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Research Papers: Gas Turbines: Structures and Dynamics

Comparison Between Numerical and Experimental Dynamic Coefficients of a Hybrid Aerostatic Bearing

[+] Author and Article Information
Mohamed Amine Hassini

Institut Pprime,
UPR3346 CNRS,
Université de Poitiers,
Poitiers, 86962 France;
Centre National d’Études Spatiales,
CNES-DLA, Paris, 86962France
e-mail: mohamed.amine.hassini@univ-poitiers.fr

Mihai Arghir

Institut Pprime,
UPR3346 CNRS,
Université de Poitiers,
Poitiers, 86962France
e-mail: mihai.arghir@univ-poitiers.fr

Manuel Frocot

Snecma Division Moteurs Spatiaux,
Vernon, 27208France
e-mail: manuel.frocot@snecma.fr

Contributed by the International Gas Turbine Institute (IGTI) of ASME for publication in the JOURNAL OF ENGINEERING FOR GAS TURBINES AND POWER. Manuscript received July 20, 2012; final manuscript received July 23, 2012; published online October 11, 2012. Editor: Dilip R. Ballal.

J. Eng. Gas Turbines Power 134(12), 122506 (Oct 11, 2012) (9 pages) doi:10.1115/1.4007375 History: Received July 20, 2012; Revised July 23, 2012

Hybrid journal bearings have been considered for many years as a possible replacement for ball bearings in turbopumps used by the aerospace industry. Due to flow regimes dominated by inertia and due to the nature of the lubricant (cryogenic fluids), the prediction of the linearized dynamic coefficients in these bearings must be based on the compressible bulk-flow equations. Theoretical models based on these equations were validated for hybrid bearings working with water or for liquid or gas annular seals. Validations for hybrid compressible bearings are missing. Experimental data obtained for an air lubricated hybrid aerostatic bearing designed with shallow pockets were recently presented; the data consist of linearized dynamic coefficients obtained for rotation speeds up to 50 krpm and up to 7 bars feeding pressure. The present work introduces a consolidated numerical approach for predicting static and linearized dynamic characteristics. Theoretical predictions are based on bulk flow equations in conjunction with CFD analysis. It was found that, for a given feeding pressure, the value of the pressure downstream the orifice has a major influence on all results. Special care was then taken to describe the complex flow in the feeding system and the orifice. Three dimensional CFD was employed because the bulk-flow equations are inappropriate in this part of the bearing. The pressure downstream the orifice stemming from CFD results and the feeding pressure were next imposed in the bulk flow model and the equivalent area of the orifice was obtained from the numerical solution of the steady flow in the bearing. Since the pockets of the hybrid bearing are shallow, this equivalent area is considered as being the harmonic average of the orifice cross section area and of the cylindrical curtain area located between the orifice and the rotor. The comparisons between theoretical dynamic coefficients and experimental data validated this approach of the equivalent area of the orifice.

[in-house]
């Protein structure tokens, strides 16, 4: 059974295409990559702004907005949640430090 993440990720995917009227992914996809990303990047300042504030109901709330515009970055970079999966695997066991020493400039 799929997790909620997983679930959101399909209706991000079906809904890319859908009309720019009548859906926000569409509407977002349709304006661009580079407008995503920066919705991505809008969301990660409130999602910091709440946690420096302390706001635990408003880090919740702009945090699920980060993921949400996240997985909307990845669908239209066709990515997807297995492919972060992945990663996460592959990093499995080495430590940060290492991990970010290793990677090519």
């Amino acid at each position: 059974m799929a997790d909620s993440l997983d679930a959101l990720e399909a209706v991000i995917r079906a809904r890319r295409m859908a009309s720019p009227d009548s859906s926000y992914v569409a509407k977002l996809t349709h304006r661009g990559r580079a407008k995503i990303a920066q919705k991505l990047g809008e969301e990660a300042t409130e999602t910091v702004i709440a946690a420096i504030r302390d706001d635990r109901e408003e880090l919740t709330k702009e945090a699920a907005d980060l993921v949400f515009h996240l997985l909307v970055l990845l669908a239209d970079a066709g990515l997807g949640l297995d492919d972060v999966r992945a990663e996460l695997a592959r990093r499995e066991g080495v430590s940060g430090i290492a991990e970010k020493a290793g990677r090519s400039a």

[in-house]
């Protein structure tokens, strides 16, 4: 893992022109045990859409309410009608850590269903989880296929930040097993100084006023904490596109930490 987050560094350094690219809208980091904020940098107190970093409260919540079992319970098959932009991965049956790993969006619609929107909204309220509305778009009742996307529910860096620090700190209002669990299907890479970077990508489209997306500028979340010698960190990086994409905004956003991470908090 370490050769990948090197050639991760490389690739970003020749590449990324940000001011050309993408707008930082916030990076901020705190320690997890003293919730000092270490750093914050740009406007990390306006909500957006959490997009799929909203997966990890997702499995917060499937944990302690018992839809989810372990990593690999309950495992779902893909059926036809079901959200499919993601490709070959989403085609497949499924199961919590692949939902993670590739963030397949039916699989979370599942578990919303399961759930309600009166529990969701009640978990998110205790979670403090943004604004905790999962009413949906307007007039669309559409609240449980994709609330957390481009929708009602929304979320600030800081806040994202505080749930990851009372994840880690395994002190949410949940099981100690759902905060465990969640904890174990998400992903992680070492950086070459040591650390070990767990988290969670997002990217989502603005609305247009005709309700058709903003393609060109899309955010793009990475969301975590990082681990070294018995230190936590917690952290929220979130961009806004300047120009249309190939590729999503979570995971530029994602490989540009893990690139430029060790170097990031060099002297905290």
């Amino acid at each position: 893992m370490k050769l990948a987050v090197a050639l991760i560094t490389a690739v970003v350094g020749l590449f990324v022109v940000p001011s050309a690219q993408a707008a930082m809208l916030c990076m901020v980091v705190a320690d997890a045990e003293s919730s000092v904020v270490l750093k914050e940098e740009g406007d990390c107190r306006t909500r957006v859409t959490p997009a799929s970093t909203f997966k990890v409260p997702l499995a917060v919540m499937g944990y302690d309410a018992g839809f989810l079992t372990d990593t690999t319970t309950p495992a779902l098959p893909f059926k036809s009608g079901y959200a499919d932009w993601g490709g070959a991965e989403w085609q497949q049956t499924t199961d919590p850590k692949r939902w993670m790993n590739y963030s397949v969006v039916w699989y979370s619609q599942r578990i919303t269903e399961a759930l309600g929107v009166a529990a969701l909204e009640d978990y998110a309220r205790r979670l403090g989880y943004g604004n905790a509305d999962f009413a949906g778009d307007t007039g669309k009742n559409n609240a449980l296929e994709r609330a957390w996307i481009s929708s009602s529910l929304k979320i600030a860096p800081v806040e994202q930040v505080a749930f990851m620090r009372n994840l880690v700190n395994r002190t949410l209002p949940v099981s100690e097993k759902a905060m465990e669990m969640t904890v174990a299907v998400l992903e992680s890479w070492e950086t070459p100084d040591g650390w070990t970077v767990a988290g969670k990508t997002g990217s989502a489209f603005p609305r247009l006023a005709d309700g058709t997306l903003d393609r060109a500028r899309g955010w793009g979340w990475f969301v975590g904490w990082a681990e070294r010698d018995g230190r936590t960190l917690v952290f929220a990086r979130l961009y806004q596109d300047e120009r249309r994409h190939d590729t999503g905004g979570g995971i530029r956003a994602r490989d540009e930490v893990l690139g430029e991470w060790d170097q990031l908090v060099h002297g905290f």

Copyright © 2012 by ASME
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References

Figures

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Fig. 1

Schematic view of the aerostatic hybrid bearing

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Fig. 2

Pressure distribution (Ps = 3 bars - Ω = 0 krpm)

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Fig. 3

Recess pressure in the circumferential direction (Ps = 3 bars - Ω = 50 krpm)

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Fig. 4

Sensitivity of the dynamic coefficients following a 1% variation of: the supply pressure, recess pressure, supply temperature, clearance, roughness, and axial and circumferential pressure losses. (a) Direct stiffness, (b) cross coupling stiffness, and (c) direct damping.

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Fig. 5

Flow trajectories between the supply and the recess

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Fig. 6

Pressure distribution (Ps = 7 bars - Ω = 0 rpm)

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Fig. 7

Dimensionless mass flow rate (case where Aorif/Ainh=2.38)

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Fig. 8

Dimensionless mass flow rate (case where Aorif/Ainh=0.1)

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Fig. 9

Dimensionless mass flow rate (case where Aorif/Ainh=1)

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Fig. 10

Recess pressure calculated from CFD data (Ω = 0 rpm)

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Fig. 11

Direct stiffness versus the rotational speed (PS = 3 bars)

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Fig. 12

Cross coupled stiffness versus the rotational speed (PS = 3 bars)

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Fig. 13

Direct damping coefficient versus the rotational speed (PS = 3 bars)

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Fig. 14

Direct stiffness coefficient (Ps = 6 bars)

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Fig. 15

Cross coupling stiffness (PS = 6 bars)

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Fig. 16

Direct damping coefficient (PS = 6 bars)

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Fig. 17

Mach number in the axial direction (Ω = 0 krpm)

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Fig. 18

Pressure in the axial direction (Ω = 0 krpm)

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